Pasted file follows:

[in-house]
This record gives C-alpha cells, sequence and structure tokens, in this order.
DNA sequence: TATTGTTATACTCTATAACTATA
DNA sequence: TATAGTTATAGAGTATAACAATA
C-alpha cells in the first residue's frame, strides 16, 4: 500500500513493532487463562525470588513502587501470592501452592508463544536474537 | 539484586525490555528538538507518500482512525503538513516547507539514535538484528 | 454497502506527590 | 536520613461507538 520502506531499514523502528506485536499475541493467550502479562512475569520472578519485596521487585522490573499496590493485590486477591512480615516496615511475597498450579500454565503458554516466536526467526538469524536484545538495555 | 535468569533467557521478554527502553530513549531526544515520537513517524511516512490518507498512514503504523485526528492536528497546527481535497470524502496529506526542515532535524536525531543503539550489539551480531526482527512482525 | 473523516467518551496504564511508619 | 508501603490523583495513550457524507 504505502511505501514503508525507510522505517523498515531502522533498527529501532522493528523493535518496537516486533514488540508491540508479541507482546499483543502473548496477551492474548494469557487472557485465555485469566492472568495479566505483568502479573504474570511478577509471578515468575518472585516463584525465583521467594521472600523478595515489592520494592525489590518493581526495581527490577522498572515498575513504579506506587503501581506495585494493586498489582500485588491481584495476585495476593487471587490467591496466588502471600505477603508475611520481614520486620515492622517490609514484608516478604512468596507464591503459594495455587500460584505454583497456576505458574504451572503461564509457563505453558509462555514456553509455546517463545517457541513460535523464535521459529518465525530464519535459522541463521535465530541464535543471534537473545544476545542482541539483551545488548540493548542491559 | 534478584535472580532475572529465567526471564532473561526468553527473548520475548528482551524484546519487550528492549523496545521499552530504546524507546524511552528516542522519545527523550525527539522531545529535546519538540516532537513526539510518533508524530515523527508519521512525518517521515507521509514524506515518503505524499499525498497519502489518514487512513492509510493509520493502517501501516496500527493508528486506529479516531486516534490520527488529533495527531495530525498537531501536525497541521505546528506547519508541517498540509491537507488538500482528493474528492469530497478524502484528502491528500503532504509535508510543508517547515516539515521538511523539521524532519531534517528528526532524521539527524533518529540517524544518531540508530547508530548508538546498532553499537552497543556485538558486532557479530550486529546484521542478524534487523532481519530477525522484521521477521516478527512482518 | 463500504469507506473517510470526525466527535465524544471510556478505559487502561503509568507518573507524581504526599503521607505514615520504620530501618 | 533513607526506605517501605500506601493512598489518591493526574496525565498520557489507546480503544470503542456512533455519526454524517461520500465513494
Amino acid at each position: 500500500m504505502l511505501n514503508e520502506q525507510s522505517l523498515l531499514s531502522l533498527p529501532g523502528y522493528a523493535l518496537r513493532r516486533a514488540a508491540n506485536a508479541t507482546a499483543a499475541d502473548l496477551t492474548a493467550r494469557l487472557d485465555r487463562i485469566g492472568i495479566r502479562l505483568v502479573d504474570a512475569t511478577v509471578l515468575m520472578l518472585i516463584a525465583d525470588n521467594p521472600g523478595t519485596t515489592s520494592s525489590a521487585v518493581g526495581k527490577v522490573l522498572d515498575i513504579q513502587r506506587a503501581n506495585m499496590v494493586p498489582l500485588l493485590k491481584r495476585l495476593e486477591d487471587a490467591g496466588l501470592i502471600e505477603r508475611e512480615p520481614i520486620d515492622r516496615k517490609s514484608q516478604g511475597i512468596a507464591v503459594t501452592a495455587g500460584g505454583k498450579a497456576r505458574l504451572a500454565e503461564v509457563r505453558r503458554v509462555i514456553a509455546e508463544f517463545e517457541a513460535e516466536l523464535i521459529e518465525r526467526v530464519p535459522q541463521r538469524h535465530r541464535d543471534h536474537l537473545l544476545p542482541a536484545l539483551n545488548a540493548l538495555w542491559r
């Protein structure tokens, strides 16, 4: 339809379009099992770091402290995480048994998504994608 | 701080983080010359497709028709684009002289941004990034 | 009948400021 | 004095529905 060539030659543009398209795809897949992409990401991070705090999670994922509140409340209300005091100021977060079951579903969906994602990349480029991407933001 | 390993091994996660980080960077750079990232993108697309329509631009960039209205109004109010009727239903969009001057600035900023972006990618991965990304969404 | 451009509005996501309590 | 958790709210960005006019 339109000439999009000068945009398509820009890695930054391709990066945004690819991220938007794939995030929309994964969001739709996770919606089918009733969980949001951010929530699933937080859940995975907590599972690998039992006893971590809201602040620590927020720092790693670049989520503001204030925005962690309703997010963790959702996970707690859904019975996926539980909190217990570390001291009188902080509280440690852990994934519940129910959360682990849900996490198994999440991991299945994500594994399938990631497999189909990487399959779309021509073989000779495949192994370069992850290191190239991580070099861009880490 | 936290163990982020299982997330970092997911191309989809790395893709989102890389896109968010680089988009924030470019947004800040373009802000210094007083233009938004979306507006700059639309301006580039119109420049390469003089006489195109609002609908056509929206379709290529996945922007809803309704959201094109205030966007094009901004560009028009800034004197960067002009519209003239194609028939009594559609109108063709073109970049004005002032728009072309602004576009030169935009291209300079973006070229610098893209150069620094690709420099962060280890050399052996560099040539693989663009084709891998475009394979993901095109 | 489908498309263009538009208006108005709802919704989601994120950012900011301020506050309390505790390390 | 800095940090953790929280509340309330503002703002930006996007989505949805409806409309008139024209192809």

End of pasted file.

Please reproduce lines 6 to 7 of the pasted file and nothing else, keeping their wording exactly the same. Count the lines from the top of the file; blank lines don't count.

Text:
Amino acid at each position: 500500500m504505502l511505501n514503508e520502506q525507510s522505517l523498515l531499514s531502522l533498527p529501532g523502528y522493528a523493535l518496537r513493532r516486533a514488540a508491540n506485536a508479541t507482546a499483543a499475541d502473548l496477551t492474548a493467550r494469557l487472557d485465555r487463562i485469566g492472568i495479566r502479562l505483568v502479573d504474570a512475569t511478577v509471578l515468575m520472578l518472585i516463584a525465583d525470588n521467594p521472600g523478595t519485596t515489592s520494592s525489590a521487585v518493581g526495581k527490577v522490573l522498572d515498575i513504579q513502587r506506587a503501581n506495585m499496590v494493586p498489582l500485588l493485590k491481584r495476585l495476593e486477591d487471587a490467591g496466588l501470592i502471600e505477603r508475611e512480615p520481614i520486620d515492622r516496615k517490609s514484608q516478604g511475597i512468596a507464591v503459594t501452592a495455587g500460584g505454583k498450579a497456576r505458574l504451572a500454565e503461564v509457563r505453558r503458554v509462555i514456553a509455546e508463544f517463545e517457541a513460535e516466536l523464535i521459529e518465525r526467526v530464519p535459522q541463521r538469524h535465530r541464535d543471534h536474537l537473545l544476545p542482541a536484545l539483551n545488548a540493548l538495555w542491559r
């Protein structure tokens, strides 16, 4: 339809379009099992770091402290995480048994998504994608 | 701080983080010359497709028709684009002289941004990034 | 009948400021 | 004095529905 060539030659543009398209795809897949992409990401991070705090999670994922509140409340209300005091100021977060079951579903969906994602990349480029991407933001 | 390993091994996660980080960077750079990232993108697309329509631009960039209205109004109010009727239903969009001057600035900023972006990618991965990304969404 | 451009509005996501309590 | 958790709210960005006019 339109000439999009000068945009398509820009890695930054391709990066945004690819991220938007794939995030929309994964969001739709996770919606089918009733969980949001951010929530699933937080859940995975907590599972690998039992006893971590809201602040620590927020720092790693670049989520503001204030925005962690309703997010963790959702996970707690859904019975996926539980909190217990570390001291009188902080509280440690852990994934519940129910959360682990849900996490198994999440991991299945994500594994399938990631497999189909990487399959779309021509073989000779495949192994370069992850290191190239991580070099861009880490 | 936290163990982020299982997330970092997911191309989809790395893709989102890389896109968010680089988009924030470019947004800040373009802000210094007083233009938004979306507006700059639309301006580039119109420049390469003089006489195109609002609908056509929206379709290529996945922007809803309704959201094109205030966007094009901004560009028009800034004197960067002009519209003239194609028939009594559609109108063709073109970049004005002032728009072309602004576009030169935009291209300079973006070229610098893209150069620094690709420099962060280890050399052996560099040539693989663009084709891998475009394979993901095109 | 489908498309263009538009208006108005709802919704989601994120950012900011301020506050309390505790390390 | 800095940090953790929280509340309330503002703002930006996007989505949805409806409309008139024209192809």